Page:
La vita e bella. Life is beautiful. It is an exciting prospect to dream a God-sized dream. Joseph made the mistake of sharing his with jealous brothers and awoke to menacing voices of slave-traders. His brothers shredded and bloodied his coat before showing their father. By all appearances, the dream was dead. But wait, it did not die. Though enslaved by fraternal hate, a woman's lying tongue, and another dreamer's negligence, as Joseph's character emerged, so too his dream.
God understands that our understanding is limited to the here and now; when He speaks to us, He does so in terms that we can accept in the present. The fulfillment comes about in ways that are often unexpected and even unrecognized. Prophetically, the brothers' sheaves bowed down to Joseph, but it was the brothers who bowed down to him in reality. Perhaps Joseph realized the famine would stretch to the land of his father when he interpreted Pharoah's dream, but did he know his brothers would come seeking provisions? Or what circumstances would bring them face to face at last? I doubt it. He was caught up in meeting the deadlines of planting and harvest, storage and rationing; so we get caught up with life.
We say we are 'seeking God's will', but often it is an excuse for putting off the task at hand. God's will is in the here and now. "Whatsoever your hand finds to do, do it heartily as unto the Lord." God knows what circumstances will develop our character best. He knows those faithful in little can be trusted with much. Like Joseph, the fulfillment of our dreams comes, not with loud fanfare, but in everyday ways, when our heart's to God and our hand's to man. Let us realize the dreams God has given us. May we live all the days of our life! L'chaim!!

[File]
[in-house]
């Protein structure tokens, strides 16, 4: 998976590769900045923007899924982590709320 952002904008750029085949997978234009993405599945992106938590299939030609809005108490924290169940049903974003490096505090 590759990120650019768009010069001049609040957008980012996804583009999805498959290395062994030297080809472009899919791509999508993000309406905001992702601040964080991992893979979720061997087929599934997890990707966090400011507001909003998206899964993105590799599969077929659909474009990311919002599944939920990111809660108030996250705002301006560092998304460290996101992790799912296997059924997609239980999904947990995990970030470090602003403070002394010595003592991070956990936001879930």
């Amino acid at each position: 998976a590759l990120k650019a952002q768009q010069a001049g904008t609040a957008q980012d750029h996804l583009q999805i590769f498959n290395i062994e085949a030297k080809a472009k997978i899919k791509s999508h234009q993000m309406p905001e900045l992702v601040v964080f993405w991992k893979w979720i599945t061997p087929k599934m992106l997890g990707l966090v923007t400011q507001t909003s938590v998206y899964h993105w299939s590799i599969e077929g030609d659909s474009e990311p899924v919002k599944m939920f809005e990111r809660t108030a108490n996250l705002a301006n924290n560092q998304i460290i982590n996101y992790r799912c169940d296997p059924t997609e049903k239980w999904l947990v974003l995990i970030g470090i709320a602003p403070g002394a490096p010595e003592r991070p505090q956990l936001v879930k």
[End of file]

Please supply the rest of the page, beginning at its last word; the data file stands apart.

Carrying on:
Wednesday, August 28, 2002
Friday, August 23, 2002
Life in town is not the novelty I thought it would be. Strange how we spend so much time dreaming about the future. Wherever I go, whatever I do, I feel so normal. My sister dreams of Italy; I want to live in Israel. If we lived in those far-off countries, those would be our realities. When we were on the farm, town seemed like the solution to our problems; on a busy street with tidy houses crammed in close around ours, the country seems a luxury we surrendered for convenience. I miss the wide expanse of green fields, the huge walnuts and sycamore in our yard, the way the wind whipped my skirt into a hoop, early-morning walks, birdsong. Here we have civilization: a field of souls to reap for the Kingdom and God has placed us here for reasons known to Him and still something of a mystery to us.
Posted by Rebecca at 8:32 AM
Friday, August 16, 2002
I've filled a dozen journals in my short life. My sister pulls them off the shelf and reads them aloud for entertainment and sometimes I still have the grace to blush over my highschool gushings. But, since coming of age, I don't feel the urgency to make record of every handsome face I pass on the sidewalk, or mention every needlework project I begin. Once in a while I want to make note of an interesting acquaintence made or jot an inspiring quote. My current journal is a little red book I bought at Hastings. The cover has a window cut in it, framing an image of an heirloom rose. It's very pretty and considering I paid $15 for it, I really should go ahead and finish it before starting a new journal. But I won't. This is the 21st century and my composition is aided by the delete button.
Posted by Rebecca at 8:44 PM